Faculty Seminar by Nicholas Pegard from UC Berkeley.
Title : Computational Optics Beyond Imaging: New Instrumentation to
Monitor and Manipulate Neural Activity with Light.
Future progress in neuroscience research and medicine requires
high-performance instruments that can monitor and manipulate brain
activity on demand, in 3D, and at high speeds. With the recent
development of optogenetics and optical reporters of neural activity, it
is theoretically possible to measure, trigger or inhibit activity in
individual neurons with light. However, current optical instrumentation
is unfit to address these new challenges since it relies on recording
then processing large 3D images, introducing inefficiencies and limiting
the number of neurons that can be simultaneously addressed.
In this presentation, we propose new optical instrumentation and
algorithms that are jointly designed and optimized to perform
brain-machine interfacing tasks without the need for image
reconstruction and processing. We first show how functional fluorescence
signals (e.g. with GCaMP) can be quantified simultaneously in many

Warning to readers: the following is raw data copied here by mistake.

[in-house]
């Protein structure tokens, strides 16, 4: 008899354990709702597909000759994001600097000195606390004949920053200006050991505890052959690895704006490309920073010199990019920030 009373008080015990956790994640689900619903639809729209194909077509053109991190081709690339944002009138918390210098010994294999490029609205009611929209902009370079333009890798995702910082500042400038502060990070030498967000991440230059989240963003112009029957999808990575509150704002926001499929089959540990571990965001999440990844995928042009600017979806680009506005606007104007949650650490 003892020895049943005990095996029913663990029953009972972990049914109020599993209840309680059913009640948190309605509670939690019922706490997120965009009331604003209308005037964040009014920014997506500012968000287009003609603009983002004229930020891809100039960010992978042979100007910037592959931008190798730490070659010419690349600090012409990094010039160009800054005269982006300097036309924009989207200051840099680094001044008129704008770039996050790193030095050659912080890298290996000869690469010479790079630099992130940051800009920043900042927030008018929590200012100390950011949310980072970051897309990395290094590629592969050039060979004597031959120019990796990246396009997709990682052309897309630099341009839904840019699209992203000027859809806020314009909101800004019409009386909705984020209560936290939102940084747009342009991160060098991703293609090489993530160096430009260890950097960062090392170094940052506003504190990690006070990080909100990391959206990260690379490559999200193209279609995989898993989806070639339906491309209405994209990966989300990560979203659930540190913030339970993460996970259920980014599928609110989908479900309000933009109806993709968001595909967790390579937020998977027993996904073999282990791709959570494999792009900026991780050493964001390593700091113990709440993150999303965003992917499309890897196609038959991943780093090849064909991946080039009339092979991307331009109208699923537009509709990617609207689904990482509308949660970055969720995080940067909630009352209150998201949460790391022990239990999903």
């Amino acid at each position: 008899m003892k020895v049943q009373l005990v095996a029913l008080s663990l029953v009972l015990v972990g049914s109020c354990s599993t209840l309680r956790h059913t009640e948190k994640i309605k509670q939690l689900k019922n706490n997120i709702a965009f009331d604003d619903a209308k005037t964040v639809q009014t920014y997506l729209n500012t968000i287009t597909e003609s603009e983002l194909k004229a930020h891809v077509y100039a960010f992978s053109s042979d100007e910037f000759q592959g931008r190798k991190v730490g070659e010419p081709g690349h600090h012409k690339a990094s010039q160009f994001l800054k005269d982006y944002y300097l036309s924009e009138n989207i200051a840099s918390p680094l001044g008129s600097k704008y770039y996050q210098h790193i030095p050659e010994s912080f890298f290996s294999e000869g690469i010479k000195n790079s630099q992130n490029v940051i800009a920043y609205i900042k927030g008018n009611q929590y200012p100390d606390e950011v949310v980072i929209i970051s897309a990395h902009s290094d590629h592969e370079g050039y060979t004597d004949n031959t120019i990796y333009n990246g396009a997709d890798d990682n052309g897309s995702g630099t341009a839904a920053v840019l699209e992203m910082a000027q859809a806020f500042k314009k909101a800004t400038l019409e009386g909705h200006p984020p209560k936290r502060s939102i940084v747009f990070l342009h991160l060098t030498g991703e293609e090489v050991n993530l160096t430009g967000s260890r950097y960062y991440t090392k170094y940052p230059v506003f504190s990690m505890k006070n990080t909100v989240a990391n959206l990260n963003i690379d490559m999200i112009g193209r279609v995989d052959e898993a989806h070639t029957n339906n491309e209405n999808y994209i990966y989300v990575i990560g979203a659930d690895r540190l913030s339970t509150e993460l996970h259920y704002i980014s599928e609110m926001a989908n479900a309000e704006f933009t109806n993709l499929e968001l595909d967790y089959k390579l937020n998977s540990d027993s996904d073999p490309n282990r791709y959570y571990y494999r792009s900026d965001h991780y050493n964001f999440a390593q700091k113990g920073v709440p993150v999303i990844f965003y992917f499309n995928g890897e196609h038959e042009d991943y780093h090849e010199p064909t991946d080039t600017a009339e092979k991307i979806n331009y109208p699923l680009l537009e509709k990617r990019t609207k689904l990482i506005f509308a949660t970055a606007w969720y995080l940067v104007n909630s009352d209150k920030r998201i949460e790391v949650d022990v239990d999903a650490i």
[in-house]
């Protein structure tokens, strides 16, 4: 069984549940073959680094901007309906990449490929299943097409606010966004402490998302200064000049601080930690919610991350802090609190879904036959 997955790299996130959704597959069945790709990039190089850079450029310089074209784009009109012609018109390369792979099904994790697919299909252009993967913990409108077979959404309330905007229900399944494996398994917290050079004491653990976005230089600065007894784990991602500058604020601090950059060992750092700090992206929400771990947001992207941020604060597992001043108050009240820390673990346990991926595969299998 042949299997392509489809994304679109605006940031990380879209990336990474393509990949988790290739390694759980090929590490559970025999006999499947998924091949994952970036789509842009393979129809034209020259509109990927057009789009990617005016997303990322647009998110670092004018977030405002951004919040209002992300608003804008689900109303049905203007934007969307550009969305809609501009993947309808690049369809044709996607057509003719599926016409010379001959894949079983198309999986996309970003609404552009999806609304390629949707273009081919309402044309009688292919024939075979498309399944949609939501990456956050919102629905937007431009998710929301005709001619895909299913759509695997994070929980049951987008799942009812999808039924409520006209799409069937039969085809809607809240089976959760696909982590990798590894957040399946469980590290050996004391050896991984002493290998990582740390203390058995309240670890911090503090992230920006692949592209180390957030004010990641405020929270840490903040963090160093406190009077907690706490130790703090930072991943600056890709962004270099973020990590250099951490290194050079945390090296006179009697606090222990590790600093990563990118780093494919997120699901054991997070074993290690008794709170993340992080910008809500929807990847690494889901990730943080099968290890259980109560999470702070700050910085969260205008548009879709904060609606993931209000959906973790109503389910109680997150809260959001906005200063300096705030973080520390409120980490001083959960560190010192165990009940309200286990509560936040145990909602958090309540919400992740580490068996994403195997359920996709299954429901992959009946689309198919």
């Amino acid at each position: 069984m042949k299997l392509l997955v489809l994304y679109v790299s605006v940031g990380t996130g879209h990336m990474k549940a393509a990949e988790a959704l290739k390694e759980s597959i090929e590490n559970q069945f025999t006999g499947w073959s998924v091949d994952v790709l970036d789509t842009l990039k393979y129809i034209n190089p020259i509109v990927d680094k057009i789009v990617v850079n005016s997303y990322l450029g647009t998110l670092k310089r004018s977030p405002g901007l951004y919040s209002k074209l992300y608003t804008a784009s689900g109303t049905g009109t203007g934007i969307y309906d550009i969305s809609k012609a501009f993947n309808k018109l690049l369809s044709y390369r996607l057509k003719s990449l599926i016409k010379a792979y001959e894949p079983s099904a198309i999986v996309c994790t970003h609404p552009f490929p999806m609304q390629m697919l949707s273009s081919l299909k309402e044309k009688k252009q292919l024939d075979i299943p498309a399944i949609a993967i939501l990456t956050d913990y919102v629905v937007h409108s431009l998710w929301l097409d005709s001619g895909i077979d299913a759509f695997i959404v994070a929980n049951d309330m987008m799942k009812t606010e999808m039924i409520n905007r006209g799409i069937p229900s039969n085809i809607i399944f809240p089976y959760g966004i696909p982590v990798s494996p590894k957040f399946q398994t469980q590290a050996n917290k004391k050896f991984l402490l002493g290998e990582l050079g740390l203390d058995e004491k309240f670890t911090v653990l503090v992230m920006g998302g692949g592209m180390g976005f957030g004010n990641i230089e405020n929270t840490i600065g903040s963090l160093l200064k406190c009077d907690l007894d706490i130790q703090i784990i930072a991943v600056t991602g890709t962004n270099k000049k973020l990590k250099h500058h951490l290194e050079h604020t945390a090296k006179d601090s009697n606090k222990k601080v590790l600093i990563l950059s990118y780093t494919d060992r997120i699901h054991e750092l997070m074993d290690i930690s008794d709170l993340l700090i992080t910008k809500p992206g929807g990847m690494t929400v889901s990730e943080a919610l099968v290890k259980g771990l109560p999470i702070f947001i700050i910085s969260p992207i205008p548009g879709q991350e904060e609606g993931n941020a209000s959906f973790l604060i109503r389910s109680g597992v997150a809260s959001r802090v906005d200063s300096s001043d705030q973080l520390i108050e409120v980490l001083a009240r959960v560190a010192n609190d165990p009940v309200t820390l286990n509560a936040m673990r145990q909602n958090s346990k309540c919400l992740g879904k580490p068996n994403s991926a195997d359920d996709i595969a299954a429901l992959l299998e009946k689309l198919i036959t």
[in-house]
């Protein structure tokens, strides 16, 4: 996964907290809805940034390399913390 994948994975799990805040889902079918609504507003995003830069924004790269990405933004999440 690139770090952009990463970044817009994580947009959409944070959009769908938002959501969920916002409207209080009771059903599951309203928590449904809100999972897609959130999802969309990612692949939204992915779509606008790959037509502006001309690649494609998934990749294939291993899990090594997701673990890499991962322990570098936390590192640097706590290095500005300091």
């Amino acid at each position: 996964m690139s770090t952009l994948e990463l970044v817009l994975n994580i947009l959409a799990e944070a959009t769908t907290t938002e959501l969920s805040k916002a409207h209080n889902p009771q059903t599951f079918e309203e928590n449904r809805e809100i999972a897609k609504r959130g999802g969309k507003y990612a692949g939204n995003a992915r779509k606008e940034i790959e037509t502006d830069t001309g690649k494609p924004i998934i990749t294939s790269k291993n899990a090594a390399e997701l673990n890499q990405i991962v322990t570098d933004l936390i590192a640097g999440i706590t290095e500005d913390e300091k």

neurons and in 3D by directly processing a single raw data frame
acquired with a light-field microscope. Specifically avoiding image
reconstruction improves speed and better preserves relevant quantitative
information in the presence of strong optical aberrations.
We then consider the reverse problem of sculpting light in 3D to
photostimulate custom neuron ensembles on demand. For this, we have
developed a new multiphoton illumination technique called 3D-SHOT, which
combines 3D computer generated holography and temporal focusing.
Experiments in awake mice demonstrate precise targeting capabilities
with high temporal precision and single neuron spatial resolution in
large volumes, outperforming other image-forming strategies.
Finally, we present new algorithms to compute better holograms by
solving an optimization problem with an explicit cost function. For
applications in neuroscience, we show how performance can be further
improved by tailoring the cost function to account for known biological
properties of brain tissue and to optimize for the desired task outcome.